The International Monetary Fund cut its forecast for India’s gross domestic product growth: Basics Explained

The International Monetary Fund (IMF), in its latest World Economic Outlook report, cut its forecast for India’s gross domestic product (GDP)
growth in financial year 2022-23 (FY23) by 60 basis points (bps)
to 6.8
per cent
, warning of a long and tough economic winter.


The IMF, was conceived at a UN conference in Bretton Woods, New Hampshire, United States, in July 1944. The 44 countries at that conference sought to build a framework for economic cooperation to avoid a repetition of the competitive devaluations that had contributed to the Great Depression of the 1930s.
The IMF’s responsibilities: The IMF’s primary purpose is to ensure the stability of the international monetary system—the system of exchange rates and international payments that enables countries (and their citizens) to transact with each other. The Fund’s mandate was updated in 2012 to include all macroeconomic and financial sector issues that bear on global stability.
Headquarters: Washington, D.C.
CEO: Ms. Kristalina Georgieva, from Bulgaria

 The IMF works hand-in-hand with the World Bank.
Both are also known as Bretton Woods twins. and although they are two separate entities, their interests are aligned, and they were created together. While the IMF provides only shorter-term loans that are funded by member quotas, the World Bank focuses on long-term economic solutions and the reduction of poverty and is funded by both member contributions and bonds. The IMF is more focused on economic policy solutions, while the World Bank offers assistance in such programs as building necessary public facilities and preventing disease.

GDP, which is the total monetary value of final goods and services — that is, those that are bought by the final user — produced in a country in a given period of time . In other words, it measures the value of total output in the economy by tracking the total demand.

The other is Gross Value Added or GVA. It looks at how much value was added (in money terms) in different productive sectors of the economy. As such, it tracks the total output in the economy by looking at the total supply.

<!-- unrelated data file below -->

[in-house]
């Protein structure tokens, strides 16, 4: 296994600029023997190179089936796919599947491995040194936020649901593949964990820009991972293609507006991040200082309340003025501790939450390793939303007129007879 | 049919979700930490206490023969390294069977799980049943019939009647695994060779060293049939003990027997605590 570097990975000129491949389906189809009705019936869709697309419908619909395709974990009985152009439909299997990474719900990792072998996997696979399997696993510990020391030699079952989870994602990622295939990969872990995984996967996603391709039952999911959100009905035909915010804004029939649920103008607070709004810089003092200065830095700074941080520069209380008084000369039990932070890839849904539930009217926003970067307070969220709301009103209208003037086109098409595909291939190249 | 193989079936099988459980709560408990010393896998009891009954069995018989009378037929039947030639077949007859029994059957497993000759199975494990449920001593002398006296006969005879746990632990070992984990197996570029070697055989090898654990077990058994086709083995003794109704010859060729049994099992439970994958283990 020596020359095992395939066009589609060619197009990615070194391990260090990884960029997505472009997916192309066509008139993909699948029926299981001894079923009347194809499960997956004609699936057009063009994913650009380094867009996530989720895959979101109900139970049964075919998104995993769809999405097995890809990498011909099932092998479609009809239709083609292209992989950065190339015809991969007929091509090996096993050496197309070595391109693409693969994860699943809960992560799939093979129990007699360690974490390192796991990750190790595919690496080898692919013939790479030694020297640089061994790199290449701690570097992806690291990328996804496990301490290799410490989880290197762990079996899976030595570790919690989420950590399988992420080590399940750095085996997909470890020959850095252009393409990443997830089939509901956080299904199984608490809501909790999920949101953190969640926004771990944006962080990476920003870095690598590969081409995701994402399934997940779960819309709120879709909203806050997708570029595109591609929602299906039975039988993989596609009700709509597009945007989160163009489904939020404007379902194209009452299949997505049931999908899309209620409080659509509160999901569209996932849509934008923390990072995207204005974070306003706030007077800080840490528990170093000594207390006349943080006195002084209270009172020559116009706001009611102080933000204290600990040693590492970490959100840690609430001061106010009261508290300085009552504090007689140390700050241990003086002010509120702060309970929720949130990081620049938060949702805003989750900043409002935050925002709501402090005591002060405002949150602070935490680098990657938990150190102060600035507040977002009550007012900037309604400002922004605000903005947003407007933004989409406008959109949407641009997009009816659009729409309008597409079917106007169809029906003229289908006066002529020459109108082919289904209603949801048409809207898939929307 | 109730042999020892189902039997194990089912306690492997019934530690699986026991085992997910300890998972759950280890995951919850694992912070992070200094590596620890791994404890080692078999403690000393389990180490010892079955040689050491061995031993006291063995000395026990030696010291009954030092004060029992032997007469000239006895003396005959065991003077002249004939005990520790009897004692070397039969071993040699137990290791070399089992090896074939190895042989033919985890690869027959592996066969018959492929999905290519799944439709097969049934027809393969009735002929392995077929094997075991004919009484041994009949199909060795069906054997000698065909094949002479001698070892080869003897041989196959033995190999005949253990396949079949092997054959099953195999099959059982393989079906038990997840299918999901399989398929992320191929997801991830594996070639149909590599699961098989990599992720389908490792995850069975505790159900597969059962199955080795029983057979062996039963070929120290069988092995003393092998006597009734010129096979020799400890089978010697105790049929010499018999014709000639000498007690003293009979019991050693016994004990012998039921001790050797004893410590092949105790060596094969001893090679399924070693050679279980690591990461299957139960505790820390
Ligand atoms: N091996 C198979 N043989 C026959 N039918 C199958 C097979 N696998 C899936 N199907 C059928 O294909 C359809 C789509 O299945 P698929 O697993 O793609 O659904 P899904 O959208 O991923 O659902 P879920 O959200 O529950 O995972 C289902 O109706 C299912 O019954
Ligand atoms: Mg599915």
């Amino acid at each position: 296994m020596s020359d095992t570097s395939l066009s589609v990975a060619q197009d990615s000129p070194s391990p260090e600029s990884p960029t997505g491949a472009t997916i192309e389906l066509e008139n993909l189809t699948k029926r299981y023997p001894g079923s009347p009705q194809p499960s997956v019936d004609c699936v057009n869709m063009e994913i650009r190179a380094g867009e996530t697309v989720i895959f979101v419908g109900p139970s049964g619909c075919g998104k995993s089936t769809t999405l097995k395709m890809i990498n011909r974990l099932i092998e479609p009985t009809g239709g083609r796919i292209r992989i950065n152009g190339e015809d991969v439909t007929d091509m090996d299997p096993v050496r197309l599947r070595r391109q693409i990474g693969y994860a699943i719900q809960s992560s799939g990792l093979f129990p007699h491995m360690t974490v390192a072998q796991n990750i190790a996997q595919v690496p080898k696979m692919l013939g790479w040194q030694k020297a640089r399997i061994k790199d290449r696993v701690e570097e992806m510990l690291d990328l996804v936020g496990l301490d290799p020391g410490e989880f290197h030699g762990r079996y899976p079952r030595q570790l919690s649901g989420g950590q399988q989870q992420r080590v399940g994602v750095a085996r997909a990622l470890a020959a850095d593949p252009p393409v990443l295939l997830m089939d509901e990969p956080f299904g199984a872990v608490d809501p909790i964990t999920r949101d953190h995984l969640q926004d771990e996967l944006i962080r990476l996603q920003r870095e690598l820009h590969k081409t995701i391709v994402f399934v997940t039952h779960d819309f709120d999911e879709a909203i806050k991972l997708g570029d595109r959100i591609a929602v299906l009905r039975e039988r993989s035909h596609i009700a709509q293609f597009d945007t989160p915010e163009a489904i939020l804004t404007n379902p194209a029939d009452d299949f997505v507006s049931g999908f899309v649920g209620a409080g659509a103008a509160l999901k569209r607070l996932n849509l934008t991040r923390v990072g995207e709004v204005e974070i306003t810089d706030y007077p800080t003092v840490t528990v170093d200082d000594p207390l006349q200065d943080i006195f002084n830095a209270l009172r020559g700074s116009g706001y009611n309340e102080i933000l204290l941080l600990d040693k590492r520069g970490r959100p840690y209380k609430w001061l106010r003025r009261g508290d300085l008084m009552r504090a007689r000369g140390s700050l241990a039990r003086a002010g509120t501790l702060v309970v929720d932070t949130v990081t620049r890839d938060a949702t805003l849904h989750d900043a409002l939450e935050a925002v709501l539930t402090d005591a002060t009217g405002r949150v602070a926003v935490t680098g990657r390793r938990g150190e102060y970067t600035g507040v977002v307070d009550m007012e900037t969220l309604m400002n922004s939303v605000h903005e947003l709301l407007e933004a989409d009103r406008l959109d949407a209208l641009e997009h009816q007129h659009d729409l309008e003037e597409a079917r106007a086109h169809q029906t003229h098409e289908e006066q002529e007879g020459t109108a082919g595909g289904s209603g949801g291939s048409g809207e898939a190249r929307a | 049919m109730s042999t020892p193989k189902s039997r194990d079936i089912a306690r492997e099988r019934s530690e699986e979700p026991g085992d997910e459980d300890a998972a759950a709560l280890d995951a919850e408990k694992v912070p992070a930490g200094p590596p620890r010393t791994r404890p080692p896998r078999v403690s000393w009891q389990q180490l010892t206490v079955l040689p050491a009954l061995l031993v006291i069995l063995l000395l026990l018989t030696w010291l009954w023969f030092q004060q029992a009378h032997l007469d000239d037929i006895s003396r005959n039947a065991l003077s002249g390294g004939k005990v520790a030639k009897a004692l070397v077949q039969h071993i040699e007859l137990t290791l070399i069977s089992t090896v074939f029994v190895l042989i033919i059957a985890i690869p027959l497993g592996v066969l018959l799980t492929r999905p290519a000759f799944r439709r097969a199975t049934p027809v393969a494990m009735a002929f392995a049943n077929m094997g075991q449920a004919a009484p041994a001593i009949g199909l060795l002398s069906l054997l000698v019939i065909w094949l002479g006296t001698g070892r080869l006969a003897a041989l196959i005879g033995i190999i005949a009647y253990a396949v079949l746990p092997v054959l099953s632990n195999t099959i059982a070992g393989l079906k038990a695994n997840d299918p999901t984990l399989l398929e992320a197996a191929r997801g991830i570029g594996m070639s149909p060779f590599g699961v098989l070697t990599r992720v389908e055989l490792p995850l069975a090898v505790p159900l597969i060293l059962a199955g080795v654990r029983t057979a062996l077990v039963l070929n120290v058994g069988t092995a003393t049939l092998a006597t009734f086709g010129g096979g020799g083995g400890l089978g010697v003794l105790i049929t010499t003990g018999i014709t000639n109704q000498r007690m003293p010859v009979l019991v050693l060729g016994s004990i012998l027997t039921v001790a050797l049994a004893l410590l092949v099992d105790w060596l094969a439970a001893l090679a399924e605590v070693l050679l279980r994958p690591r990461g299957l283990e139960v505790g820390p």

On the face of it, the total output should be the same but every economy has a government, which imposes taxes and also provides subsidies.As such, GDP is “derived” by taking the GVA data and adding the taxes on different products and then subtracting all the subsidies on products. In other words,

GDP = (GVA) + (Taxes earned by the government) — (Subsidies provided by the government)


GDP: Gross Domestic Product, a measure of economic activity in a country/ Level of output produced by the country. the final value of the goods and services produced within the geographic boundaries of a country during a specified period of time, normally a year.

                       Gross National Product (GNP) is a measurement of the overall production of persons or corporations native to a country, including those based abroad. GNP excludes domestic production by foreigners.

                        Net National Product (NNP) is the monetary value of finished goods and services produced by a country’s citizens, overseas and domestically, in a given period. It is the equivalent of gross national product (GNP), the total value of a nation’s annual output, minus the amount of GNP required to purchase new goods to maintain existing stock, otherwise known as depreciation.

NNP=  Gross National Product−Depreciation​

For example, if Country A produces $1 trillion worth of goods and $3 trillion worth of services in 2018, and the assets used to produce those goods and services are depreciated by $500 billion, using the formula above, Country A’s NNP is:

NNP​=$1 trillion+$3 trillion−$0.5 trillion=$3.5 trillion​

This image has an empty alt attribute; its file name is gdp-gnp-gni.png

Difference between current and constant data

Data reported in current (or “nominal”) prices for each year are in the value of the currency for that particular year. For example, current price data shown for 2020 are based on 2020 prices. Other series show data in “constant” or “real” terms. Constant series show the data for each year in the value of a particular base year.

Current series are influenced by the effect of price inflation. Constant series are used to measure the true growth of a series, i.e. adjusting for the effects of price inflation. For example (using year one as the base year), suppose nominal Gross Domestic Product (GDP) rises from 100 billion to 110 billion, and inflation is about 4%. In real prices, the second year GDP would be approximately 106 billion, reflecting its true growth of 6%

A new indicator called GDP deflator is derived by dividing nominal GDP by real GDP. It is a measure of price changes in the economy.


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